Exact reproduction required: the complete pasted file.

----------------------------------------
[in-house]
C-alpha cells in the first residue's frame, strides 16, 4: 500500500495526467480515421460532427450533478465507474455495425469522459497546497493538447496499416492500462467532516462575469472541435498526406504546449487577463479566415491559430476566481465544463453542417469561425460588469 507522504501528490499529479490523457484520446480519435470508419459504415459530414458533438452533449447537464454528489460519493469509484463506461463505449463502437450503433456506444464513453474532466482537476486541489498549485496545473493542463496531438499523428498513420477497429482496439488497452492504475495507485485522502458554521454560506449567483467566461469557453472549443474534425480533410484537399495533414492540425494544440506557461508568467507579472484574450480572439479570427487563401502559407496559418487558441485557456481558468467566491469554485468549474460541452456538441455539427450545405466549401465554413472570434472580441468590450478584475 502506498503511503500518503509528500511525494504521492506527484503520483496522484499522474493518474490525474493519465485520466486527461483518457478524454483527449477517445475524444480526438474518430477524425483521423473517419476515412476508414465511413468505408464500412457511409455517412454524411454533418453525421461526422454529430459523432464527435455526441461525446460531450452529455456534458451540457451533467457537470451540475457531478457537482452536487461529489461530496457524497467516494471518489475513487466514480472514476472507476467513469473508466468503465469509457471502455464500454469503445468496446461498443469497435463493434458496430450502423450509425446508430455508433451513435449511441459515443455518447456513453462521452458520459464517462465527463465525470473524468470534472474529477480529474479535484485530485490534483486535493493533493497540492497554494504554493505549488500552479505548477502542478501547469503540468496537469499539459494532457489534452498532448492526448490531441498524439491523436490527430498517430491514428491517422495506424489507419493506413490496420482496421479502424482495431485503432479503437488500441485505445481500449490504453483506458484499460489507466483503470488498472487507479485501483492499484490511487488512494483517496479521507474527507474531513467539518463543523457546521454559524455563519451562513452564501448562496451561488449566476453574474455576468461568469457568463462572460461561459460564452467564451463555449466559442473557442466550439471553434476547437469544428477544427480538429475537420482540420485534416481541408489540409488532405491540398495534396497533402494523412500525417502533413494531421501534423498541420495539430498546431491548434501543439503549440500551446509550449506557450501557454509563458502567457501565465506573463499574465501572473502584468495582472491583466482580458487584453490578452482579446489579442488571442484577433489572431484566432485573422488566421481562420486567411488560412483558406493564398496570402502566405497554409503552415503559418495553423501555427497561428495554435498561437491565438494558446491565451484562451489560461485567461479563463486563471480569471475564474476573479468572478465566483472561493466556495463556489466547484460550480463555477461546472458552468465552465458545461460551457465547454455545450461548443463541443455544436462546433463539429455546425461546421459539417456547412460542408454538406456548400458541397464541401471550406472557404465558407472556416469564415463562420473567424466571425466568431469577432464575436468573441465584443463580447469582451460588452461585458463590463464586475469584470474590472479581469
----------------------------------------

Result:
[in-house]
C-alpha cells in the first residue's frame, strides 16, 4: 500500500495526467480515421460532427450533478465507474455495425469522459497546497493538447496499416492500462467532516462575469472541435498526406504546449487577463479566415491559430476566481465544463453542417469561425460588469 507522504501528490499529479490523457484520446480519435470508419459504415459530414458533438452533449447537464454528489460519493469509484463506461463505449463502437450503433456506444464513453474532466482537476486541489498549485496545473493542463496531438499523428498513420477497429482496439488497452492504475495507485485522502458554521454560506449567483467566461469557453472549443474534425480533410484537399495533414492540425494544440506557461508568467507579472484574450480572439479570427487563401502559407496559418487558441485557456481558468467566491469554485468549474460541452456538441455539427450545405466549401465554413472570434472580441468590450478584475 502506498503511503500518503509528500511525494504521492506527484503520483496522484499522474493518474490525474493519465485520466486527461483518457478524454483527449477517445475524444480526438474518430477524425483521423473517419476515412476508414465511413468505408464500412457511409455517412454524411454533418453525421461526422454529430459523432464527435455526441461525446460531450452529455456534458451540457451533467457537470451540475457531478457537482452536487461529489461530496457524497467516494471518489475513487466514480472514476472507476467513469473508466468503465469509457471502455464500454469503445468496446461498443469497435463493434458496430450502423450509425446508430455508433451513435449511441459515443455518447456513453462521452458520459464517462465527463465525470473524468470534472474529477480529474479535484485530485490534483486535493493533493497540492497554494504554493505549488500552479505548477502542478501547469503540468496537469499539459494532457489534452498532448492526448490531441498524439491523436490527430498517430491514428491517422495506424489507419493506413490496420482496421479502424482495431485503432479503437488500441485505445481500449490504453483506458484499460489507466483503470488498472487507479485501483492499484490511487488512494483517496479521507474527507474531513467539518463543523457546521454559524455563519451562513452564501448562496451561488449566476453574474455576468461568469457568463462572460461561459460564452467564451463555449466559442473557442466550439471553434476547437469544428477544427480538429475537420482540420485534416481541408489540409488532405491540398495534396497533402494523412500525417502533413494531421501534423498541420495539430498546431491548434501543439503549440500551446509550449506557450501557454509563458502567457501565465506573463499574465501572473502584468495582472491583466482580458487584453490578452482579446489579442488571442484577433489572431484566432485573422488566421481562420486567411488560412483558406493564398496570402502566405497554409503552415503559418495553423501555427497561428495554435498561437491565438494558446491565451484562451489560461485567461479563463486563471480569471475564474476573479468572478465566483472561493466556495463556489466547484460550480463555477461546472458552468465552465458545461460551457465547454455545450461548443463541443455544436462546433463539429455546425461546421459539417456547412460542408454538406456548400458541397464541401471550406472557404465558407472556416469564415463562420473567424466571425466568431469577432464575436468573441465584443463580447469582451460588452461585458463590463464586475469584470474590472479581469